If you are wondering what could possibly go wrong with getting Covid-19 while you are pregnant, take a look at a recent publication in Pediatrics. This publication detailed two separate cases of newborns ending up with quite severe brain damage after their mothers had had Covid-19 while pregnant. And one of those mothers didn’t even have symptoms while she was infected with the severe acute respiratory syndrome coronavirus 2 (SARS-CoV-2). Add these two cases to the growing list of things that you should hate about Covid-19.
This is a reminder that while you are pregnant, it isn’t a good idea to say, “Hey, let’s figure out a way to catch the SARS-CoV-2.” Being pregnant can leave you at higher risk for more severe Covid-19. And getting Covid-19 would not be great for that little dude or dudette growing inside you either. As the Centers for Disease Control and Prevention (CDC) indicates, previous studies have already shown that mothers who have had Covid-19 during their pregnancies have been more likely to experience complications such as delivering preterm (earlier than 37 weeks) or stillborn infants.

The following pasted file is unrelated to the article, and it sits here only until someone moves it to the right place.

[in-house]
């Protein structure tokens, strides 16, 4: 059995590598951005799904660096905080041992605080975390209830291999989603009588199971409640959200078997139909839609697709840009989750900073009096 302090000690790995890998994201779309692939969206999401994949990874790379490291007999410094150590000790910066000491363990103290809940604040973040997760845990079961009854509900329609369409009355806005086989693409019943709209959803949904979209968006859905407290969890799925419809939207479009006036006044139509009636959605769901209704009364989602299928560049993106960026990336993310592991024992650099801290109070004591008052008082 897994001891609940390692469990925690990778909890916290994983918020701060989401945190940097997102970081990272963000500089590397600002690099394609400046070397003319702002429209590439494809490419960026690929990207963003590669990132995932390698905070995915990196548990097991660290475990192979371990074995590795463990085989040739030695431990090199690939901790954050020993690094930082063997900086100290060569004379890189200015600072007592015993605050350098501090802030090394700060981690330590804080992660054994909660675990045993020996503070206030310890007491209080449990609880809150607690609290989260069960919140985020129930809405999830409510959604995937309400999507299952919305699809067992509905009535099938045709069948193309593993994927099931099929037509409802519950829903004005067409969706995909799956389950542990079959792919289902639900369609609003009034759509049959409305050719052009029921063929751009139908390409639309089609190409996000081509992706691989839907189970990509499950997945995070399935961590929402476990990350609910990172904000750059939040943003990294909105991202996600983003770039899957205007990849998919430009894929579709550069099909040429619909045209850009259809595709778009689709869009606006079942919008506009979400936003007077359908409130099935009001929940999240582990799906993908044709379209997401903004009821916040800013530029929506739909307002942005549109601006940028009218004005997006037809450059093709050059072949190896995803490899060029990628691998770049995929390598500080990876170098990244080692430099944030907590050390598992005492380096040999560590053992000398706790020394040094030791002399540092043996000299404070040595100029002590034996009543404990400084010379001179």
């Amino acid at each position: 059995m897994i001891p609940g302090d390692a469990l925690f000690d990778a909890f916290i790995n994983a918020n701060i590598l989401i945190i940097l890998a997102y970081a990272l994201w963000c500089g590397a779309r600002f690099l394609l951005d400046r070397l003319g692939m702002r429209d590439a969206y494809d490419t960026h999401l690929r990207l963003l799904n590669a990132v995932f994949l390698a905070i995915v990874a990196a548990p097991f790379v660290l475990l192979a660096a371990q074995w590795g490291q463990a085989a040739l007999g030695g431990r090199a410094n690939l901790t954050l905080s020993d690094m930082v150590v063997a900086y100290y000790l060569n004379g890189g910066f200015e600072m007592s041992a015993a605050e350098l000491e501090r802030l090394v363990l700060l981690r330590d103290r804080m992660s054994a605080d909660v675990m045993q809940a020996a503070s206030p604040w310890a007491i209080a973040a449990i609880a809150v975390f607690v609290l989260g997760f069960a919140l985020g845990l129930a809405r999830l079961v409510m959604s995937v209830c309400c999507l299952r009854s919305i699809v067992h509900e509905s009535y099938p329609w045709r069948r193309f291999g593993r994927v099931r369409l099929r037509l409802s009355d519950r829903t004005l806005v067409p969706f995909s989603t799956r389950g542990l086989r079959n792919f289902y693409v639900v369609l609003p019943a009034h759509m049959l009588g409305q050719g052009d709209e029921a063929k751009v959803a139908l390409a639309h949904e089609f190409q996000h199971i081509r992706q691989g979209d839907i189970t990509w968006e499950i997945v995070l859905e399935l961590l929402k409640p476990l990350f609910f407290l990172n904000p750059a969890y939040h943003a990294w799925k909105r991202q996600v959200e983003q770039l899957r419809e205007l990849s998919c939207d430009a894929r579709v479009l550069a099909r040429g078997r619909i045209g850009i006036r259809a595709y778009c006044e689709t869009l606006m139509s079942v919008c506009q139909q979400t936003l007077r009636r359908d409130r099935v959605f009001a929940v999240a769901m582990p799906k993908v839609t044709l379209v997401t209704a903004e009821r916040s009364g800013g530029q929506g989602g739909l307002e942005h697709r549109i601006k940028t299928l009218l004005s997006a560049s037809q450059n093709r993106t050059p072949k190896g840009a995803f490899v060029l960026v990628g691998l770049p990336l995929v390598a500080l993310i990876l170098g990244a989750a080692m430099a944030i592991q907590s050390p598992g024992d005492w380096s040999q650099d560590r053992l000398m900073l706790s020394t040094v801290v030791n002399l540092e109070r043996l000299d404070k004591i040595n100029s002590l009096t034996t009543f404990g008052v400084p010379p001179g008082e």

How bad can these pregnancy complications be? In a word, very. The new publication in Pediatrics described what happened to two neonates who had the misfortune of being born in 2020 when our country’s leaders were caught with their collective pants down by the pandemic. If you recall, back in 2020, there were a number of politicians and personalities claiming that getting Covid-19 was no big deal and that a just-let-people-get-infected strategy—otherwise known as the do-nothing strategy—was actually a reasonable approach. This was all before Covid-19 vaccines were authorized and widely available.